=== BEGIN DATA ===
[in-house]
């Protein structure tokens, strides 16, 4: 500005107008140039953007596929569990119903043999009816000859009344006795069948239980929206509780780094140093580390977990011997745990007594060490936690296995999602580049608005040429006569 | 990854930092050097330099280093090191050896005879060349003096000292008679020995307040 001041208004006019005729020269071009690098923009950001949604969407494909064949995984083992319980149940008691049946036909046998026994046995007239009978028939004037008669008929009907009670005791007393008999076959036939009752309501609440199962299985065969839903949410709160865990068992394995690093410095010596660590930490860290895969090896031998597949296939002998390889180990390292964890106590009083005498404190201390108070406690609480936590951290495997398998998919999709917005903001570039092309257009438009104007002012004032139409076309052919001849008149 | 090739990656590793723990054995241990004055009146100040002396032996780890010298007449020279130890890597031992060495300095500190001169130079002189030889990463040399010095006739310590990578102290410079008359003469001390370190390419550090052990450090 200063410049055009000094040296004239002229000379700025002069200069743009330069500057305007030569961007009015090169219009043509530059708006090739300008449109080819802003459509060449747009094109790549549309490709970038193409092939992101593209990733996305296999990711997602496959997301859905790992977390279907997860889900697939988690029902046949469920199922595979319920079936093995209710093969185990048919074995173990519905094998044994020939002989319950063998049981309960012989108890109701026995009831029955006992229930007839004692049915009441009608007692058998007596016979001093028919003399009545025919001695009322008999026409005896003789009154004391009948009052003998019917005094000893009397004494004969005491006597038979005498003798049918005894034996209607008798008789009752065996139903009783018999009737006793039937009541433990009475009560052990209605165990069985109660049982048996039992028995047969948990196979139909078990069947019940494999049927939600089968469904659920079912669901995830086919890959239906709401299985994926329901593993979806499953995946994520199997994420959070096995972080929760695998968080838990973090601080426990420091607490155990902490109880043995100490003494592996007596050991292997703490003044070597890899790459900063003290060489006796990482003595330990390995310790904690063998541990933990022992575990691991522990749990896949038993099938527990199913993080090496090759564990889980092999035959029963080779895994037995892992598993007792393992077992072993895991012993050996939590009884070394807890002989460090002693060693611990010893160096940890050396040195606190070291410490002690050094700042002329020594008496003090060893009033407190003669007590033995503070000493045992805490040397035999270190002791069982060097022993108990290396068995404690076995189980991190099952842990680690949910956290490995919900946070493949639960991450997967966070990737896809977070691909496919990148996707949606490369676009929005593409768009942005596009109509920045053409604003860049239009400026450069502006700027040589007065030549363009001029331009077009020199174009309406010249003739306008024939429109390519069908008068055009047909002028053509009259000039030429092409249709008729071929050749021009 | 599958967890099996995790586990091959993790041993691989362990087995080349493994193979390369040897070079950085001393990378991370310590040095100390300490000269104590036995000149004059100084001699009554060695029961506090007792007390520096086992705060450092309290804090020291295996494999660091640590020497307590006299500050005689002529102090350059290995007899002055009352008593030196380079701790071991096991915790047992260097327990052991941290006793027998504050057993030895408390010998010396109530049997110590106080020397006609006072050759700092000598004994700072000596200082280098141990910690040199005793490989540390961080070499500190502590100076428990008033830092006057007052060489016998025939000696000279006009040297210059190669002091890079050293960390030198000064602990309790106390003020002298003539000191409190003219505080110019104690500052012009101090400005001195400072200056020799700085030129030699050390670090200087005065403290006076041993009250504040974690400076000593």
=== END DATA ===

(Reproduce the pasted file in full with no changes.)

[in-house]
């Protein structure tokens, strides 16, 4: 500005107008140039953007596929569990119903043999009816000859009344006795069948239980929206509780780094140093580390977990011997745990007594060490936690296995999602580049608005040429006569 | 990854930092050097330099280093090191050896005879060349003096000292008679020995307040 001041208004006019005729020269071009690098923009950001949604969407494909064949995984083992319980149940008691049946036909046998026994046995007239009978028939004037008669008929009907009670005791007393008999076959036939009752309501609440199962299985065969839903949410709160865990068992394995690093410095010596660590930490860290895969090896031998597949296939002998390889180990390292964890106590009083005498404190201390108070406690609480936590951290495997398998998919999709917005903001570039092309257009438009104007002012004032139409076309052919001849008149 | 090739990656590793723990054995241990004055009146100040002396032996780890010298007449020279130890890597031992060495300095500190001169130079002189030889990463040399010095006739310590990578102290410079008359003469001390370190390419550090052990450090 200063410049055009000094040296004239002229000379700025002069200069743009330069500057305007030569961007009015090169219009043509530059708006090739300008449109080819802003459509060449747009094109790549549309490709970038193409092939992101593209990733996305296999990711997602496959997301859905790992977390279907997860889900697939988690029902046949469920199922595979319920079936093995209710093969185990048919074995173990519905094998044994020939002989319950063998049981309960012989108890109701026995009831029955006992229930007839004692049915009441009608007692058998007596016979001093028919003399009545025919001695009322008999026409005896003789009154004391009948009052003998019917005094000893009397004494004969005491006597038979005498003798049918005894034996209607008798008789009752065996139903009783018999009737006793039937009541433990009475009560052990209605165990069985109660049982048996039992028995047969948990196979139909078990069947019940494999049927939600089968469904659920079912669901995830086919890959239906709401299985994926329901593993979806499953995946994520199997994420959070096995972080929760695998968080838990973090601080426990420091607490155990902490109880043995100490003494592996007596050991292997703490003044070597890899790459900063003290060489006796990482003595330990390995310790904690063998541990933990022992575990691991522990749990896949038993099938527990199913993080090496090759564990889980092999035959029963080779895994037995892992598993007792393992077992072993895991012993050996939590009884070394807890002989460090002693060693611990010893160096940890050396040195606190070291410490002690050094700042002329020594008496003090060893009033407190003669007590033995503070000493045992805490040397035999270190002791069982060097022993108990290396068995404690076995189980991190099952842990680690949910956290490995919900946070493949639960991450997967966070990737896809977070691909496919990148996707949606490369676009929005593409768009942005596009109509920045053409604003860049239009400026450069502006700027040589007065030549363009001029331009077009020199174009309406010249003739306008024939429109390519069908008068055009047909002028053509009259000039030429092409249709008729071929050749021009 | 599958967890099996995790586990091959993790041993691989362990087995080349493994193979390369040897070079950085001393990378991370310590040095100390300490000269104590036995000149004059100084001699009554060695029961506090007792007390520096086992705060450092309290804090020291295996494999660091640590020497307590006299500050005689002529102090350059290995007899002055009352008593030196380079701790071991096991915790047992260097327990052991941290006793027998504050057993030895408390010998010396109530049997110590106080020397006609006072050759700092000598004994700072000596200082280098141990910690040199005793490989540390961080070499500190502590100076428990008033830092006057007052060489016998025939000696000279006009040297210059190669002091890079050293960390030198000064602990309790106390003020002298003539000191409190003219505080110019104690500052012009101090400005001195400072200056020799700085030129030699050390670090200087005065403290006076041993009250504040974690400076000593």